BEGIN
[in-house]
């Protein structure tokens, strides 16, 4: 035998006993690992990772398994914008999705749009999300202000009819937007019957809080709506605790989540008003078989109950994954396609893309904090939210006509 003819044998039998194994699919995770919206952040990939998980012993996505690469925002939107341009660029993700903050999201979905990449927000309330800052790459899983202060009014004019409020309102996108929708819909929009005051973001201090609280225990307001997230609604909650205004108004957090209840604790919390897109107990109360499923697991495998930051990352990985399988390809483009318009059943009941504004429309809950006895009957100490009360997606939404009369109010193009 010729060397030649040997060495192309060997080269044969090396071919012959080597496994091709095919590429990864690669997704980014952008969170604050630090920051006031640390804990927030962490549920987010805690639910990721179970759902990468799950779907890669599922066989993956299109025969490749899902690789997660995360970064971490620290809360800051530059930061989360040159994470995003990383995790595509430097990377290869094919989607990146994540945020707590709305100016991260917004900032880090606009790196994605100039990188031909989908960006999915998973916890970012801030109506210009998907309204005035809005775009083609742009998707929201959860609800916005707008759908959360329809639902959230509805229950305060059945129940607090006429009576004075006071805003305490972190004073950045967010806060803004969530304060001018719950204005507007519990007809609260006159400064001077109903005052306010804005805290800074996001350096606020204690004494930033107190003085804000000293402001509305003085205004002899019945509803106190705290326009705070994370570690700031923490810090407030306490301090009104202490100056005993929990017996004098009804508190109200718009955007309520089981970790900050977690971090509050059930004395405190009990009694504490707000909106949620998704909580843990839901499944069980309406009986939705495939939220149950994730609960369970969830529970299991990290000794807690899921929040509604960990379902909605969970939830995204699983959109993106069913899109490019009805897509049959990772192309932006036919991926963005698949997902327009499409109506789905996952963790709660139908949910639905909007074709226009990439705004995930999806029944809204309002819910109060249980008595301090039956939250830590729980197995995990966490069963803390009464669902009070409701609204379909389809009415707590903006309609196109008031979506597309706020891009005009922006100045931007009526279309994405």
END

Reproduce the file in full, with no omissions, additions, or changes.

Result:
[in-house]
């Protein structure tokens, strides 16, 4: 035998006993690992990772398994914008999705749009999300202000009819937007019957809080709506605790989540008003078989109950994954396609893309904090939210006509 003819044998039998194994699919995770919206952040990939998980012993996505690469925002939107341009660029993700903050999201979905990449927000309330800052790459899983202060009014004019409020309102996108929708819909929009005051973001201090609280225990307001997230609604909650205004108004957090209840604790919390897109107990109360499923697991495998930051990352990985399988390809483009318009059943009941504004429309809950006895009957100490009360997606939404009369109010193009 010729060397030649040997060495192309060997080269044969090396071919012959080597496994091709095919590429990864690669997704980014952008969170604050630090920051006031640390804990927030962490549920987010805690639910990721179970759902990468799950779907890669599922066989993956299109025969490749899902690789997660995360970064971490620290809360800051530059930061989360040159994470995003990383995790595509430097990377290869094919989607990146994540945020707590709305100016991260917004900032880090606009790196994605100039990188031909989908960006999915998973916890970012801030109506210009998907309204005035809005775009083609742009998707929201959860609800916005707008759908959360329809639902959230509805229950305060059945129940607090006429009576004075006071805003305490972190004073950045967010806060803004969530304060001018719950204005507007519990007809609260006159400064001077109903005052306010804005805290800074996001350096606020204690004494930033107190003085804000000293402001509305003085205004002899019945509803106190705290326009705070994370570690700031923490810090407030306490301090009104202490100056005993929990017996004098009804508190109200718009955007309520089981970790900050977690971090509050059930004395405190009990009694504490707000909106949620998704909580843990839901499944069980309406009986939705495939939220149950994730609960369970969830529970299991990290000794807690899921929040509604960990379902909605969970939830995204699983959109993106069913899109490019009805897509049959990772192309932006036919991926963005698949997902327009499409109506789905996952963790709660139908949910639905909007074709226009990439705004995930999806029944809204309002819910109060249980008595301090039956939250830590729980197995995990966490069963803390009464669902009070409701609204379909389809009415707590903006309609196109008031979506597309706020891009005009922006100045931007009526279309994405």